State Bd. of Tax Commrs v. Garcia, 766 N.E.2d 341, 349 (Ind. 2002).
Accordingly, the Genungs argument cannot succeed.
II. Written Instructions
The Genungs also assert that the State Boards failure to instruct the hearing
officer of his duties, in writing, constituted an error as a matter of
law. The Genungs contend that during discovery, they requested that the State
Board explain and produce any and all statutes, regulation sections, and formal and
informal rules controlling the conduct of the administrative hearings before the State Board.
(Petrs Mem. In Support of its Motion for Summary Judgment, at 6.)
The Genungs contend that the State Board did not produce anything.
If there were any irregularities in the hearing officers instructions, or in carrying
out his duties, they should have been challenged during the State Board hearing.
See Hoogenboom-Nofziger v. State Bd. of Tax Commrs, 715 N.E.2d 1018,
1022 (Ind. Tax Ct. 1999). Nevertheless, there is nothing in the record
to indicate that the Genungs challenged those irregularities at the administrative hearing.
The Genungs remained silent during the hearing and, by their silence, consented to
the hearing despite any possible irregularities. See id.
The Tax Court is bound by the evidence and issues raised at the
administrative level. State Bd. of Tax Commrs v. Gatling Gun Club, Inc.,
420 N.E.2d 1324, 1328 (Ind. Ct. App. 1981). When the Genungs failed
to raise an issue at the administrative level, the issue is waived and
may not be considered by the court. See id.
For the foregoing reasons, the Court DENIES the Genungs motion for summary judgment.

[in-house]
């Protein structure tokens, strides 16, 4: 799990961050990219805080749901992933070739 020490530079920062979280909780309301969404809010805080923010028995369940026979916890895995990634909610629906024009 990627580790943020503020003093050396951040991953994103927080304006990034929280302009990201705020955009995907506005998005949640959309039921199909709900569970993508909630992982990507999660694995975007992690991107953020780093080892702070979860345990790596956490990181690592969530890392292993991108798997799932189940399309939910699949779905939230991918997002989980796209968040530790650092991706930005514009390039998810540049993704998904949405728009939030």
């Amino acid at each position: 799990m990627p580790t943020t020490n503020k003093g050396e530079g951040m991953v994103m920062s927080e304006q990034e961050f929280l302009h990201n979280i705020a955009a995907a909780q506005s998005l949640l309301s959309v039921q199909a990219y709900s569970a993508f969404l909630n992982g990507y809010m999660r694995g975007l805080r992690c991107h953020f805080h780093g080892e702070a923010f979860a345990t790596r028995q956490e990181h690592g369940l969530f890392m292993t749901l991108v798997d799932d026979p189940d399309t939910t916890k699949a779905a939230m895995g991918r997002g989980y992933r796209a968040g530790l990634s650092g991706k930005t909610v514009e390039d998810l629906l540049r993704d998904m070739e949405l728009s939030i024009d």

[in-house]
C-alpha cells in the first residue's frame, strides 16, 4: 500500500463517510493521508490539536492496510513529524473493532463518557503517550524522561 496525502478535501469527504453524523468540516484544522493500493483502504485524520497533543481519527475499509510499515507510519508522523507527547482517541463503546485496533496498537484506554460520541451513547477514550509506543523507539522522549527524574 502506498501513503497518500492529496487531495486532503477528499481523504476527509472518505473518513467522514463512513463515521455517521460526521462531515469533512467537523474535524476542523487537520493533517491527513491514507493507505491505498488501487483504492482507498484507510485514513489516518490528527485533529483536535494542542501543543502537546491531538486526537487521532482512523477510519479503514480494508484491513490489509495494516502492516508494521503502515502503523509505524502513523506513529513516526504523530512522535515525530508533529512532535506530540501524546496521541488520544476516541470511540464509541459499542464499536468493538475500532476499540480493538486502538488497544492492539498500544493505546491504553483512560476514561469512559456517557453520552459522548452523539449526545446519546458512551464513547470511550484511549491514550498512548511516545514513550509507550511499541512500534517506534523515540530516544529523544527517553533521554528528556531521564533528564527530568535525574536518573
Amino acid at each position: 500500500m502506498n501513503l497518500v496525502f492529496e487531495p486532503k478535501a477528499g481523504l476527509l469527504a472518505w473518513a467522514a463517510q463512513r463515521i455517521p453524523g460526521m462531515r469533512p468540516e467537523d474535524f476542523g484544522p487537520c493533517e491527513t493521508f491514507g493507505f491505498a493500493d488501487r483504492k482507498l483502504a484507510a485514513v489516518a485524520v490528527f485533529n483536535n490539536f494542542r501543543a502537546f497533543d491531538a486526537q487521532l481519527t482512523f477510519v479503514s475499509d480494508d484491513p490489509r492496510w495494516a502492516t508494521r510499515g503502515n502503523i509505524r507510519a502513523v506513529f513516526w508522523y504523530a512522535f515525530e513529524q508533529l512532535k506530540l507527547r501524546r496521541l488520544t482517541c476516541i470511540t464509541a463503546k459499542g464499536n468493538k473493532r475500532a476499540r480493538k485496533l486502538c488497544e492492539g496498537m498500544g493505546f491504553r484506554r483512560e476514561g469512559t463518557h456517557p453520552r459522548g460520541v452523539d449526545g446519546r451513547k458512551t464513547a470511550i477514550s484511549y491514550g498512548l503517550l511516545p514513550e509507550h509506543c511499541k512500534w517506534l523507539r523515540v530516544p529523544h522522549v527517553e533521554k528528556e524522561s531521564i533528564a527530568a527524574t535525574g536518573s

The Court now DIRECTS the parties to file status reports regarding trial
readiness on or before September 16, 2002.
So ORDERED this 23rd day of August, 2002.
Honorable Thomas G. Fisher
Judge, Indiana Tax Court
David L. Pippen
Attorney at Law
7164 Graham Road
Indianapolis, IN 46250
Attorney General of Indiana
By: Linda I. Villegas
Deputy Attorney General
Indiana Government Center South, Fifth Floor
402 West Washington Street
Indianapolis, IN 46204-2770
The State Board of Tax Commissioners (State Board) was originally the Respondent
in this appeal. However, the legislature abolished the State Board as of
December 31, 2001. P.L. 198-2001, § 119(b)(2). Effective January 1, 2002,
the legislature created the Department of Local Government Finance (DLGF),
see Indiana Code
§ 6-1.1-30-1.1 (West Supp. 2001)(eff. 1-1-02); P.L. 198-2001, § 66, and the Indiana
Board of Tax Review (Indiana Board). Ind. Code § 6-1.5-1-3 (West Supp.
2001)(eff. 1-1-02); P.L. 198-2001, § 95. Pursuant to Indiana Code § 6-1.5-5-8,
the DLGF is substituted for the State Board in appeals from final determinations
of the State Board that were issued before January 1, 2002. Ind.